In November 2020, 58 percent of Portland voters passed Measure 110, the Drug Addiction Treatment and Recovery Act, to decriminalize the possession of small amounts of hard drugs such as heroin, meth, cocaine and fentanyl. As a result, the use of hard drugs has actually increased in the state, according to law enforcement.
Oregon now ranks as the second-highest U.S. state for substance abuse. Almost one out of five adults are now addicted to drugs and the experiment to decriminalize them is a notable failure.
Watch NBC 8 KGW’s coverage of the results of Measure 110.
The new law makes the possession of controlled substances a Class E charge punishable with a $100 fine and perpetrators are invited to call a toll-free number to undergo a drug evaluation instead of paying the fine. This puts it on the same plane as a traffic ticket. The goal of the law was focus on treatment over the criminalization of drug use.
Since the law was passed 16 months ago, the numbers are not looking good. In 2021, drug overdose deaths hit the highest they ever have. There was a 41% increase from 2020 with 1069 people dying in 2021. There has also been very little evidence that more people are getting treatment. According to the Lund Report, only 136 people have gone into treatment. That’s less than a one percent increase.
According to a senior fellow in the Hudson Institute, David Murray, who advised two presidents, the terrible results of the program could have been foreseen.
“It is predictable, was predicted and now, unfortunately, is coming to pass in front of our eyes,” said Murray, “It is a tragedy and a self-inflicted wound.”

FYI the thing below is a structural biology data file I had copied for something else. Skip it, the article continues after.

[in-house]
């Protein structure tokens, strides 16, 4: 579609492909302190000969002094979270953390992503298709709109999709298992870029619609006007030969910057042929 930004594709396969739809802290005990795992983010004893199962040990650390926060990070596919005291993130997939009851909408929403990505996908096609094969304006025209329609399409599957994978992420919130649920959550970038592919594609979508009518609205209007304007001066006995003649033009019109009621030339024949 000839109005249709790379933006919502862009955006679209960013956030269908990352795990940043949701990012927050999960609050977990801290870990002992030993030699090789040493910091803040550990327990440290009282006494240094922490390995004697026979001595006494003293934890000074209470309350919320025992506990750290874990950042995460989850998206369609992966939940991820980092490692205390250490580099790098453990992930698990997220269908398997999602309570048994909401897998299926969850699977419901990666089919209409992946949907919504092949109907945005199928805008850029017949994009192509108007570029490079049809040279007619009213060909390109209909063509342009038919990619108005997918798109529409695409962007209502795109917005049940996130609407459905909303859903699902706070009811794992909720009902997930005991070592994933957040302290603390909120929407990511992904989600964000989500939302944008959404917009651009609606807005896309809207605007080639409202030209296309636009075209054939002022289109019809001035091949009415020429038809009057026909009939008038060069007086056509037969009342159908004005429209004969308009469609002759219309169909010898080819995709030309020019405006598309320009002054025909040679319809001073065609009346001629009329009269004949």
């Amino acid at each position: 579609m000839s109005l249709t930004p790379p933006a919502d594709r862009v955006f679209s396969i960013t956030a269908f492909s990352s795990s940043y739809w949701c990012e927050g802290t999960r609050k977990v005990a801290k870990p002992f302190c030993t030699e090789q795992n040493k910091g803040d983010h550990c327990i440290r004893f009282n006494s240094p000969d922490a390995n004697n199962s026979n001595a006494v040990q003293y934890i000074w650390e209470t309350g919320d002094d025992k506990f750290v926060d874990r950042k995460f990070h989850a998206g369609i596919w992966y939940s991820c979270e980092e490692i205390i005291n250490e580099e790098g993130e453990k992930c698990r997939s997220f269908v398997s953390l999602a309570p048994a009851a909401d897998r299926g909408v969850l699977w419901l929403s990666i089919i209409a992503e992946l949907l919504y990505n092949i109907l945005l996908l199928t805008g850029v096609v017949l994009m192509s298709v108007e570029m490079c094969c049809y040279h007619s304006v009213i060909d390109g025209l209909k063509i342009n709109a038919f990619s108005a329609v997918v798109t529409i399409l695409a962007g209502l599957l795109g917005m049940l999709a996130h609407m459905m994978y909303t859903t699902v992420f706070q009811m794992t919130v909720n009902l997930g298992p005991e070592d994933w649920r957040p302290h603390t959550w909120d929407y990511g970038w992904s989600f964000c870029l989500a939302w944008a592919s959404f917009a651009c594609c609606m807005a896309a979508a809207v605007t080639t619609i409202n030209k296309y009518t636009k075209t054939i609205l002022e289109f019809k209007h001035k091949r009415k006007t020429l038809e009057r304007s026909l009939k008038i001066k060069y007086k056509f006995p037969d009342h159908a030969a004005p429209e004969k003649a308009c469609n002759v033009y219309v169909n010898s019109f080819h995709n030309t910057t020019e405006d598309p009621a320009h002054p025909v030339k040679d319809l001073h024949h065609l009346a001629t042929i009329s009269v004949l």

The state also reallocated $100 million from the cannabis-tax fund for drug-treatment programs to help increase treatment effectiveness.
The measure was funded by the Chan Zuckerberg Initiative, American Civil Liberties Union, and Drug Policy Action – a group affiliated with George Soros. Supporters of the measure said that it would make drug treatment more humane and help manage addictions.
One major flaw in the law is most people charged usually ignore the citation and don’t enroll in drug treatment programs.
Since the passing of measure 110 up until the end of May, police have written 2,576 tickets for drug possession. Seventy-five percent led to convictions because the perpetrator never came to court. This means that many of the drug addicts never took advantage of the rehab programs available.
When the law passed, many left-wing groups touted Portland’s decriminalization of hard drugs as a model for the rest of the nation. Watch coverage of the law after it was passed.
According to Dwight Holton, CEO Of Lines for Life, only 116 people have called the help hotline provided by the state to void their ticket. He told Fox that 66 of those only did so to void the ticket. He said that an additional 26 of those people were already in rehab services.
“About 20% — 24 people — were not previously involved in (addiction) services and wanted resources, so we connected them to relevant services,” Holton says.
The Oregon Health Authority has defended the lack of people entering treatment since the law was put in place.
“People enter treatment when they are ready to,” said OHA spokesman Timothy Heider, “The support being built to help people will meet them where they are.”
Property crimes have increase and so has violent crime in the state, says District Attorney Kevin Barnett of Washington County. Portland hit an all-time high of 90 murders in 2021 and police believe it is tied to measure 110 because gangs are involved in more turf wars to sell drugs.
It’s becoming increasingly obvious that many of the “experimental” policies pushed by well-educated liberals are nothing but abject failures. Of course, decriminalizing drugs makes it easier for drug users, but it also makes it easier on drug dealers! Hopefully, the results of this experiment can be broadcast nationwide so that we do not see similar laws like this put in place across the country. Do you think that decriminalizing drugs is a bad idea or not? Let us know your thoughts.